Teaser Tuesday is a meme hosted by Should Be Reading .
p. 173 - "The world was different now, all right. Twenty-four-hour news channels told everyone what to think, what they should be concerned about."
Monday, January 25, 2010
Tuesday, January 19, 2010
Monday, January 18, 2010
Kinsey Millhone as always comes forth as the sharp-tongued, observant loner that she is. The story takes place in 1988, with flashbacks to 1967, the "Summer of Love." Millhone solves the case and also reconciles the resentment regarding her family.
If this is your first experience reading a Sue Grafton mystery this read should hook you into checking out the other letters of the alphabet.
Sunday, January 17, 2010
On this bright winter afternoon I decided to rewalk the Cayuga Community College Trail.
Referencing Rich & Sue Freeman's Take a Hike! Family Walks in New York's Finger Lakes Region Guide Book (Footprint Press), parked at the coordinates below:
Stopped to admire the plaque honoring Ruth Sara Goldman.
After checking the lay of the land.
Proceeded down the path.
Came upon the first pond and checked out the bridge.
On a knoll overlooking the pond is a new red bench.
The Goldman swing can still be found on the northern lip of the pond.
Just to the right beyond the pond is an elevated wooden trail.
Came upon the second pond.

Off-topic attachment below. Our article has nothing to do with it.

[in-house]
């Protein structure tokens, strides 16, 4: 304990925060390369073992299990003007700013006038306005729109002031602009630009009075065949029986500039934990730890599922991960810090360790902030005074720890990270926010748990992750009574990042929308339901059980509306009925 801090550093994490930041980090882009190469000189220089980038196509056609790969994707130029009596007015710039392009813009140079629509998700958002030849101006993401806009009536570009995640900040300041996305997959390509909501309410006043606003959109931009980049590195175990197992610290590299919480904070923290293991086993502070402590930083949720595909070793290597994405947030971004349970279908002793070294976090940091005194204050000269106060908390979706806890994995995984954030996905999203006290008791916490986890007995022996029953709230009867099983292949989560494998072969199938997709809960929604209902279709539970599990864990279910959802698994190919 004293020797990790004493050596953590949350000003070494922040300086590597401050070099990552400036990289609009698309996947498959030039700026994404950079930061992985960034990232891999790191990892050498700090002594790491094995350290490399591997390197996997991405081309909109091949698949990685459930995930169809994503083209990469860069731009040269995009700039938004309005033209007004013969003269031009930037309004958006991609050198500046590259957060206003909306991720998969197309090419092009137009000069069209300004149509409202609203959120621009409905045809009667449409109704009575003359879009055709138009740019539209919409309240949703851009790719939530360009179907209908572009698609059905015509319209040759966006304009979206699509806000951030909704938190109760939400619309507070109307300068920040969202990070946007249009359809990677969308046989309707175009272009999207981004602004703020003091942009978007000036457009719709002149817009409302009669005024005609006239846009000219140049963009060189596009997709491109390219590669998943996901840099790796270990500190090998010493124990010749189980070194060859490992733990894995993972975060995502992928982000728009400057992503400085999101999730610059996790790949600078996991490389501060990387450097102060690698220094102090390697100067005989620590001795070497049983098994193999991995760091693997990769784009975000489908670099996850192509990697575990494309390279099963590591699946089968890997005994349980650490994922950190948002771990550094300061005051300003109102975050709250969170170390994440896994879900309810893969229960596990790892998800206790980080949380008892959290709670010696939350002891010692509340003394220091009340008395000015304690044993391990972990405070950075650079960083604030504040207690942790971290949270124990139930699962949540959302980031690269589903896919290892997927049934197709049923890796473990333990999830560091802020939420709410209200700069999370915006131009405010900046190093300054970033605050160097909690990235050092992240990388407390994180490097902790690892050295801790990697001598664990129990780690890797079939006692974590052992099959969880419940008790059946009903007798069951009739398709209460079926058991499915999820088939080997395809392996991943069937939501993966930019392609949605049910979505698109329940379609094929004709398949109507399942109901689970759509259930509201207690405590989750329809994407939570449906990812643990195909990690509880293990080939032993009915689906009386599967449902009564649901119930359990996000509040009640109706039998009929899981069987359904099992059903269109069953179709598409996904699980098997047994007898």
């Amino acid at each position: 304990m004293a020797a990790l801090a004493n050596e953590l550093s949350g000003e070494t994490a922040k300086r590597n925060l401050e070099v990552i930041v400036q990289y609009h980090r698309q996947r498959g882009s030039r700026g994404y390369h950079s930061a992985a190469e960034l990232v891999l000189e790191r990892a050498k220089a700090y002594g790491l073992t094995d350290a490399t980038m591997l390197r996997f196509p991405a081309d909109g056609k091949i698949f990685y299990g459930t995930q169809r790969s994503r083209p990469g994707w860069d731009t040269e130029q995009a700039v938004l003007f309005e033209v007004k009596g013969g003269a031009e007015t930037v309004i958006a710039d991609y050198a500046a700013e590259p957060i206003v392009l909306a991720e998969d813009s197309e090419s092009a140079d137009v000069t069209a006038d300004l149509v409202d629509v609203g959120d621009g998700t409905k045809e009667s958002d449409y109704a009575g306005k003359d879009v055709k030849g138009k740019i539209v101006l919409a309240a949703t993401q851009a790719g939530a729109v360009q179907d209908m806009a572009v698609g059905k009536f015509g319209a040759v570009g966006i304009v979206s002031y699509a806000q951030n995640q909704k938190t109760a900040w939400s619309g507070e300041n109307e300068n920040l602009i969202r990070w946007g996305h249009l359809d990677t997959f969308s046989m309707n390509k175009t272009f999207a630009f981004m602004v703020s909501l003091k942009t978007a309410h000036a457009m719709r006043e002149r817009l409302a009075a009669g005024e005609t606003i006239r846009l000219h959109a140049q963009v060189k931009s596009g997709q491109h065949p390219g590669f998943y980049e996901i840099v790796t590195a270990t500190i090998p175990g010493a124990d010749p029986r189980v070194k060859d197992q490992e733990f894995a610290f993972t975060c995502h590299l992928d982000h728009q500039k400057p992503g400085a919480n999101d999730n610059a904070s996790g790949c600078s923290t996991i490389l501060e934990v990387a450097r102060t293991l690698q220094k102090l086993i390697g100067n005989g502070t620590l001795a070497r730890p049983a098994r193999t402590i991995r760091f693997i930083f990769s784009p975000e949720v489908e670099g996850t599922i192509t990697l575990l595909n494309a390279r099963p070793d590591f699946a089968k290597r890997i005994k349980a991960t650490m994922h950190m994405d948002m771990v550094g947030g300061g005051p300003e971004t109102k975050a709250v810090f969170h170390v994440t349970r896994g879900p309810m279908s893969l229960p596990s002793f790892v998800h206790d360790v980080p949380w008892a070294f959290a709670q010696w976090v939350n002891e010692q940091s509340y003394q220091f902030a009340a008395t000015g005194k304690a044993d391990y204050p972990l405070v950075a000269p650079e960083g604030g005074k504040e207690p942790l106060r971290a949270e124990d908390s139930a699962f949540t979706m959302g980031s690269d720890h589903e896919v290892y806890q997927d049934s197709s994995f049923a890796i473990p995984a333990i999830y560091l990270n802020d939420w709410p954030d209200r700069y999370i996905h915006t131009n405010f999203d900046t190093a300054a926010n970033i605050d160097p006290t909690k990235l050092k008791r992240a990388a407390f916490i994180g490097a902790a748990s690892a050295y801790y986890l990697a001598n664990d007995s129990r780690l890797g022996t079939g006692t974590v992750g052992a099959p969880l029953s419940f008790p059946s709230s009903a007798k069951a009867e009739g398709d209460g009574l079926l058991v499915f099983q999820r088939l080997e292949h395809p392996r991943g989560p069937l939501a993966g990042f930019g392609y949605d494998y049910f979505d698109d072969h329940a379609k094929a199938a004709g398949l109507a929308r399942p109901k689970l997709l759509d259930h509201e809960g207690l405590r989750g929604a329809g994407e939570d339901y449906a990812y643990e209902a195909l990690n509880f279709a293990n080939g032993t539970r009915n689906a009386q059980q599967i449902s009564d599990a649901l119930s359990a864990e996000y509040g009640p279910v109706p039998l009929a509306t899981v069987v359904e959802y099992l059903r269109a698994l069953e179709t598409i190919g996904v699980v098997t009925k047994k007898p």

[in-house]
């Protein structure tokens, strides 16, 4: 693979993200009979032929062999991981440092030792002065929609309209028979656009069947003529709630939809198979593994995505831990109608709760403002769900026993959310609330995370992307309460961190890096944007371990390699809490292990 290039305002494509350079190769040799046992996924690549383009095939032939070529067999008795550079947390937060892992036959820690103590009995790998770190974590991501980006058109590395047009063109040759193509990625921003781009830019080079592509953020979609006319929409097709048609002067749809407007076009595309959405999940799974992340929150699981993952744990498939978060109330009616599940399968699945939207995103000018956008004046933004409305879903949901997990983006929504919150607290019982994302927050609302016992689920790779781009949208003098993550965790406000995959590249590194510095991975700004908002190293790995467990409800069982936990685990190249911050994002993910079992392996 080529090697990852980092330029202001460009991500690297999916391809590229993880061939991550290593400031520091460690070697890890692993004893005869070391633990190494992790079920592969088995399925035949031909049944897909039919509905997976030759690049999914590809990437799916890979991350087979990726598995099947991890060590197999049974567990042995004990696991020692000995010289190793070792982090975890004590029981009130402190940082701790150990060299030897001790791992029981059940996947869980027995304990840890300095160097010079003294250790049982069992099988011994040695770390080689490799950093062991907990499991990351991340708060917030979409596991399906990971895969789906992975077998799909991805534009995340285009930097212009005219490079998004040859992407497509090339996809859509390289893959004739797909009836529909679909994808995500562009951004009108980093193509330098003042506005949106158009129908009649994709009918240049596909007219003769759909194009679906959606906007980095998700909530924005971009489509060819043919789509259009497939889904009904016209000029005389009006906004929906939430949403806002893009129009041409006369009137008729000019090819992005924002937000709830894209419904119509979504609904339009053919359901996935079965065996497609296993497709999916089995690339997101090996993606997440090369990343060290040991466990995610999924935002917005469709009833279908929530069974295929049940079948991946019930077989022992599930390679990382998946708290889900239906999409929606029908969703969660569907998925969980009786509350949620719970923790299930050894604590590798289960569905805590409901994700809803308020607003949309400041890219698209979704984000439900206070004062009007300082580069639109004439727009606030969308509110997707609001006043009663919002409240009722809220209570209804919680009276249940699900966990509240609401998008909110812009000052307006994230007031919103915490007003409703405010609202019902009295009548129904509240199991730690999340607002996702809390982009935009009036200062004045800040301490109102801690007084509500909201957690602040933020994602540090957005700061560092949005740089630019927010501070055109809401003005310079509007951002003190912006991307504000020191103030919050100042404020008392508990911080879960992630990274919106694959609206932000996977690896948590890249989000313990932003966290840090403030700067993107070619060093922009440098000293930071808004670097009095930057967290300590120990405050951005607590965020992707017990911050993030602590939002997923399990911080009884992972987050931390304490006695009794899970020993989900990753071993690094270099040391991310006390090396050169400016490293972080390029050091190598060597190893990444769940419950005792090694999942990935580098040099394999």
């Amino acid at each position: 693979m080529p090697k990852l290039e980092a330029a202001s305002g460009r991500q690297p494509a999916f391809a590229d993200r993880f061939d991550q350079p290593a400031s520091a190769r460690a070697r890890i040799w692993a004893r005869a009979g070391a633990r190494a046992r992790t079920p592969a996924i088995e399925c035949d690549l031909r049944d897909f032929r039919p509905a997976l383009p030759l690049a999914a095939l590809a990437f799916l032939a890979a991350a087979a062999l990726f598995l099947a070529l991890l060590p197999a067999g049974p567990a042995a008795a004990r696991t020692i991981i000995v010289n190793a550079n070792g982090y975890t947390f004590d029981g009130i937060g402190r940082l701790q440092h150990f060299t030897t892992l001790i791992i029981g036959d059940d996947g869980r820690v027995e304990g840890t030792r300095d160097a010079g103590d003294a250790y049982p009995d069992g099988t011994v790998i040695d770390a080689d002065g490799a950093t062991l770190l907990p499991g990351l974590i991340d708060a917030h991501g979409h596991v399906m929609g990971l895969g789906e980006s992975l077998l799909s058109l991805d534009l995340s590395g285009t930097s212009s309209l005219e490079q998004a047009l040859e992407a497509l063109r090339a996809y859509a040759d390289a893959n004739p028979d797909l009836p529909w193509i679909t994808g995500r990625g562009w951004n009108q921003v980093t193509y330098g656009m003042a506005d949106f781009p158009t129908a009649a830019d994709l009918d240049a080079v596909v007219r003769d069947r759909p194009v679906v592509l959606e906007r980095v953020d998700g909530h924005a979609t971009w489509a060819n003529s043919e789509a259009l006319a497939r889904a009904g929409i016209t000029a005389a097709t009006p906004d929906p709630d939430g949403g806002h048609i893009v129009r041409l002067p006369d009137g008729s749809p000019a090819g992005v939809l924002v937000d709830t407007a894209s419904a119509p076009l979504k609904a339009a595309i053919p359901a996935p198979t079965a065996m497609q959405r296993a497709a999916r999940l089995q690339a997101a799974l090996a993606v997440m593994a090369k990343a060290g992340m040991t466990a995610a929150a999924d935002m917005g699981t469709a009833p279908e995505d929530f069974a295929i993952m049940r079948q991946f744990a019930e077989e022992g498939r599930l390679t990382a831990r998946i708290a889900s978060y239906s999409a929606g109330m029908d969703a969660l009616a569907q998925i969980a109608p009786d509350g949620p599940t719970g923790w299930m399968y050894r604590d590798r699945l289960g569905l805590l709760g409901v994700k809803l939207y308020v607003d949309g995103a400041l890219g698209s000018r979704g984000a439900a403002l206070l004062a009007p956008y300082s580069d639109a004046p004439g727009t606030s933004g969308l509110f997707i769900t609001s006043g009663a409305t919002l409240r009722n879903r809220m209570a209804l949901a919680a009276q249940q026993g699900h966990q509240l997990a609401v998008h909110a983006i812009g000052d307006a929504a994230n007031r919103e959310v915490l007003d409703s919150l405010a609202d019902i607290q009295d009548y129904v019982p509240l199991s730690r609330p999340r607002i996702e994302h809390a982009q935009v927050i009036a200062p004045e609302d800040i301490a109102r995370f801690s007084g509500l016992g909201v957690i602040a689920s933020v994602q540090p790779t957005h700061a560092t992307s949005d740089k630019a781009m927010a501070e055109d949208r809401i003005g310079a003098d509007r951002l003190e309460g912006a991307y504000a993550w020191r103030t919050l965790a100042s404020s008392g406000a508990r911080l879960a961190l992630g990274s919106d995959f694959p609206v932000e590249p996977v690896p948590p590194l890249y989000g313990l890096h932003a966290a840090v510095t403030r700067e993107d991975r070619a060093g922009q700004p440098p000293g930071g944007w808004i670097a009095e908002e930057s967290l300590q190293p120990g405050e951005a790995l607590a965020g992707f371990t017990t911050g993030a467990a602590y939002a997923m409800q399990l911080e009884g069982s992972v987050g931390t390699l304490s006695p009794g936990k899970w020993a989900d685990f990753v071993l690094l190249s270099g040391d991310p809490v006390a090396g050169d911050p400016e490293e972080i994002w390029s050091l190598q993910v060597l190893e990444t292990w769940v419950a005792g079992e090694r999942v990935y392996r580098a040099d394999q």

There are two bridges and a path on the east side of the pond.
There is a concrete bridge at the northwest corner of the pond. Under this bridge the runoff enters a third pond area.
Went down the path through the woods and detoured to the right for a look at the third pond.
Continuing on the trail came upon a rest area.
Walked east on the trail and passed by Andy, a former co-worker at WMS, and his black dog.
Approached the trail sign and followed the running trail.
Entering a clearing there on the path someone had left bird seed. Eating the seed were a dark eyed junco, a tree sparrow and a northern cardinal. Before I could take a photo another walker who was talking on his cell phone and his dog, Carter, enter the area and put the birds to flight.
Took an alternate path up through the woods. There I discovered an old growth tree.
Went toward the Y-split between the lily pond and a bridge to the main trail.
At the junction noticed this chicken wire protected acorn tree.